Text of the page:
2. bluexberryxcheesecake says:

    Oh, gosh I was such a hardcore fan of Jacqueline Wilson too when I was in primary school! She made it to my list too. And, of course, J.K. Rowling has been on most list I’ve seen. She’s such a queen. I love your list ❤

    Nattie @ Book Rambles – here's my Top Ten

    • littlebookblog says:

      Me too! I dread to think how many I’ve actually read! I went onto Wiki and couldn’t believe how many books she’s written. I was at home home recently and was trying to secretly borrow something from my sister’s rooms and was so tempted to take a couple of our JW books with me because I so want to read them again but I resisted. I remember my mum trying to wean me off them because I wouldn’t read anything else. Great list by the way!

      • bluexberryxcheesecake says:

        I’ve been getting the urge to re-read those too! Best Friends was the first book I’ve ever read by her and I really really REALLY want to reread that C: I remember our librarian specifically telling our year group we need to read something other than jW xD

  3. Hazel says:

    I’ve never read any of Sir Arthur Conan Doyle books – I really need to read some of those since I love the BBC TV show.

    • littlebookblog says:

      I would really recommend reading any of the Sherlock Holmes stories! I read them so many years ago I’m hoping to sit down and read them all over again, but I want to wait until I can’t remember how the mysteries end. They really were a pivotal moment in my childhood when I thought books are just, awesome! Thank you for commenting 🙂 xx

    • littlebookblog says:

      I think as a child I became obsessed with an author for a little while, then found another to get a little obsessed with and that just continued. Now I read a lot more diversely! I would suggest getting a copy of The Adventures of Sherlock Holmes. It’s the first collection of short stories originally published separately in the magazine The Strand I believe but then they were published all together 🙂 “The Adventure of the Blue Carbuncle” is my favourite I think, but you can buy the collection of stories really cheap from Amazon 🙂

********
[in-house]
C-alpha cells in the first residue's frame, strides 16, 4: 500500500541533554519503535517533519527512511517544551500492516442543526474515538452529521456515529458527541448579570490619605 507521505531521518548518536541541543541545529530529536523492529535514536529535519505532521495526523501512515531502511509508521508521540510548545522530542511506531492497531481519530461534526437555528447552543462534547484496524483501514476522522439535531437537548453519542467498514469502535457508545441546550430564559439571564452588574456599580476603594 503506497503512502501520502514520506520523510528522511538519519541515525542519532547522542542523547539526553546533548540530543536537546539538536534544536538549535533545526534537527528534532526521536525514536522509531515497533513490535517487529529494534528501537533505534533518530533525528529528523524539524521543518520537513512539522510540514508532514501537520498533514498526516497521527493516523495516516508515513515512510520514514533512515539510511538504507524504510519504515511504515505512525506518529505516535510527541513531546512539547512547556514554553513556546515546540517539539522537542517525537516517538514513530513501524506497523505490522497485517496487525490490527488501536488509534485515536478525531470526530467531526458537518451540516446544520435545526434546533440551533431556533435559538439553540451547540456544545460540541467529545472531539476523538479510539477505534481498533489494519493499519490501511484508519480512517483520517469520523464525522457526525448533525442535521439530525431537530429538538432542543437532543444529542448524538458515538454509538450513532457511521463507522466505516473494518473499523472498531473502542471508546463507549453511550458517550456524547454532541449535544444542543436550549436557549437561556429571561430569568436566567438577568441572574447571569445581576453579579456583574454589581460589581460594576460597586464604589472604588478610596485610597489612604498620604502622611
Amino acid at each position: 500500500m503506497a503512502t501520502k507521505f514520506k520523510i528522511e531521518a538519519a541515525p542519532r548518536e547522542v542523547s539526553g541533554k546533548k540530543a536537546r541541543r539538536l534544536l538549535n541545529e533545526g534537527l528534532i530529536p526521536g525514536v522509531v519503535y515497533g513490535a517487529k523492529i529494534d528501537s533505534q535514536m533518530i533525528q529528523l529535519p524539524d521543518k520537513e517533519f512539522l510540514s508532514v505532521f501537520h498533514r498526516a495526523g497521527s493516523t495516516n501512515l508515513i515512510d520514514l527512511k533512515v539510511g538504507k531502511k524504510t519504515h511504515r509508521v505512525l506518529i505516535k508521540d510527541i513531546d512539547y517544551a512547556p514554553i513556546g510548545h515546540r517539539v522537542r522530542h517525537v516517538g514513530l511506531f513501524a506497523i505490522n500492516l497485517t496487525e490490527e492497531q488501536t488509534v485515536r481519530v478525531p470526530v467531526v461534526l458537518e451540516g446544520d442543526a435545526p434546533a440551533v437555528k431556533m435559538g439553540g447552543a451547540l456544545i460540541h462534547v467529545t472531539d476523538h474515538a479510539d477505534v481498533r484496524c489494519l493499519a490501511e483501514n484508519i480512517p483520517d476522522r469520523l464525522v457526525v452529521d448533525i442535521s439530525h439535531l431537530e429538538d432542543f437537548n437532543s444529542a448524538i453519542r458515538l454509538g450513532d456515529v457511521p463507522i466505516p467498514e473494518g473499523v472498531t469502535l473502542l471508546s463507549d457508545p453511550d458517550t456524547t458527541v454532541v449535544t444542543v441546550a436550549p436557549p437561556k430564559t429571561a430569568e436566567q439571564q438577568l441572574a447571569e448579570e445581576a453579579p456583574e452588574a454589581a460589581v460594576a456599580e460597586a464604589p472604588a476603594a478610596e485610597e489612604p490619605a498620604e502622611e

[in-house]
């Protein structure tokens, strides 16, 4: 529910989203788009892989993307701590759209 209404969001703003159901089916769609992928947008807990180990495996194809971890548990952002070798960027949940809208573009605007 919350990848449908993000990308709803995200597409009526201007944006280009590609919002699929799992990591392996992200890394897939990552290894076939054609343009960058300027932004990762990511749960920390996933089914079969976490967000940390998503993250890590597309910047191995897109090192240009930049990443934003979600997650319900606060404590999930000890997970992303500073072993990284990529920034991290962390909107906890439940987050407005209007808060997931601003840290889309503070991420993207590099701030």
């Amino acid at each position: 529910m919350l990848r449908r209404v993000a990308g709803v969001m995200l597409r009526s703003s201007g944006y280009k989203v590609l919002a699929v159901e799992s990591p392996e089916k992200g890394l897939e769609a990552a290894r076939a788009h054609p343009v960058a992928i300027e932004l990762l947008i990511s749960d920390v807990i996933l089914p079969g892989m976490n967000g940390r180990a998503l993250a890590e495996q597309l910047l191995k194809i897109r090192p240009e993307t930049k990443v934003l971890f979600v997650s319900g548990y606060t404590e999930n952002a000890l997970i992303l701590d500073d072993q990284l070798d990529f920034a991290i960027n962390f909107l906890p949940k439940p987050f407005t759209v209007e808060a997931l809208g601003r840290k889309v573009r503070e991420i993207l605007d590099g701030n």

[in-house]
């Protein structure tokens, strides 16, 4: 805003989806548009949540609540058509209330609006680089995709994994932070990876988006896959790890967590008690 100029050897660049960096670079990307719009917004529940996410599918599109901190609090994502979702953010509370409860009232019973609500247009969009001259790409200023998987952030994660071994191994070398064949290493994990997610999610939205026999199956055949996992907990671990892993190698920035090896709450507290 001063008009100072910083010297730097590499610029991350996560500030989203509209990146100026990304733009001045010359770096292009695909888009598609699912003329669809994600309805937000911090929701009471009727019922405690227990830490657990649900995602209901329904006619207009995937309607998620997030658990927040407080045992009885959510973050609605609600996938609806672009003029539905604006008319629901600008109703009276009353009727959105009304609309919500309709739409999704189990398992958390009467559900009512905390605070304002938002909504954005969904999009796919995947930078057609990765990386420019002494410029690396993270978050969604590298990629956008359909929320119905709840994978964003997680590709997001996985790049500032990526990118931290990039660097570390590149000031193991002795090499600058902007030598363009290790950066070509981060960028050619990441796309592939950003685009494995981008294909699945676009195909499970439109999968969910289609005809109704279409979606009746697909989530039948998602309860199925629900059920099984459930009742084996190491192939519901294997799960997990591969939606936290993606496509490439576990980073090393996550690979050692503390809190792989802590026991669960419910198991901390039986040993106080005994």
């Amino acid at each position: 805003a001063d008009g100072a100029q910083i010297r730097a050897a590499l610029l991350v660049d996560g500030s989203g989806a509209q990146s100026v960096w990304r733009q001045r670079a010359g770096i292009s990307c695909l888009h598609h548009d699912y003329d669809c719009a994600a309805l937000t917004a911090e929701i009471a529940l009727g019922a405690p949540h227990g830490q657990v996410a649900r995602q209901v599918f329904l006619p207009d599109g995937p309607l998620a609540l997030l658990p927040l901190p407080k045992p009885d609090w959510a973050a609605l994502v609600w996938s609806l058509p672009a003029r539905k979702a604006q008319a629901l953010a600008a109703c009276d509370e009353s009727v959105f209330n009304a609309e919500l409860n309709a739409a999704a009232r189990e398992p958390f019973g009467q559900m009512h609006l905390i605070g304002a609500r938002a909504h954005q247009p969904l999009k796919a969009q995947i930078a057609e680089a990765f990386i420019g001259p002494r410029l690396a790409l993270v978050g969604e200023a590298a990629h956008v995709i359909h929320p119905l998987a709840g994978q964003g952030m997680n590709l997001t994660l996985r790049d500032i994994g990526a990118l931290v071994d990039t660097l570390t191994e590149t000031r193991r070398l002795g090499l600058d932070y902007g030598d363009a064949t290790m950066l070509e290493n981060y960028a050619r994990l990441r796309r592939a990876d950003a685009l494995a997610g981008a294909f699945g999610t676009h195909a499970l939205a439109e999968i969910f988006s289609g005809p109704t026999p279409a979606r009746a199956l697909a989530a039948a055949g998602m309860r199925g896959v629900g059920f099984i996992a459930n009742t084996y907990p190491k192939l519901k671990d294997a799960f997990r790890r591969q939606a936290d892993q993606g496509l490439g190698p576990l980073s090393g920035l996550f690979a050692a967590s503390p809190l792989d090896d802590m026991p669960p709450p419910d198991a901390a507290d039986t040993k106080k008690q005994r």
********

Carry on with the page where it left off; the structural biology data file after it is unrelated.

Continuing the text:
4. musicwaffle says:

    It’s great that you value children’s authors so much. At an impressionable age, a good one really has impact. Among my list: Agatha Christie, Enid Blyton, Minette Walters, Harlan Coben, GRR Martin. X

    • littlebookblog says:

      Even now I love it when I get review requests from authors of children’s books because I think they are so important for kick starting that love of reading 🙂
      I completely forgot about Enid Blyton. I also read a hell of a lot of Millie Mollie Mandy books much to my parents dislike.

  5. Leona says:

    Great classics and some of my favorite books form my younger years. These days I read mostly fantasy, tho. Sherlock Holmes is such a timeless masterpiece!

    • littlebookblog says:

      I’ve read so many of these posts and they all seem to focus on childhood books but then I guess with HP, Wilson and series like ‘A Series of Unfortunate Events,’ there were so many books written by those authors that parents just kept getting hold of them knowing their children would like them. Now I try to read more diversely but you are right, Sherlock is a classic.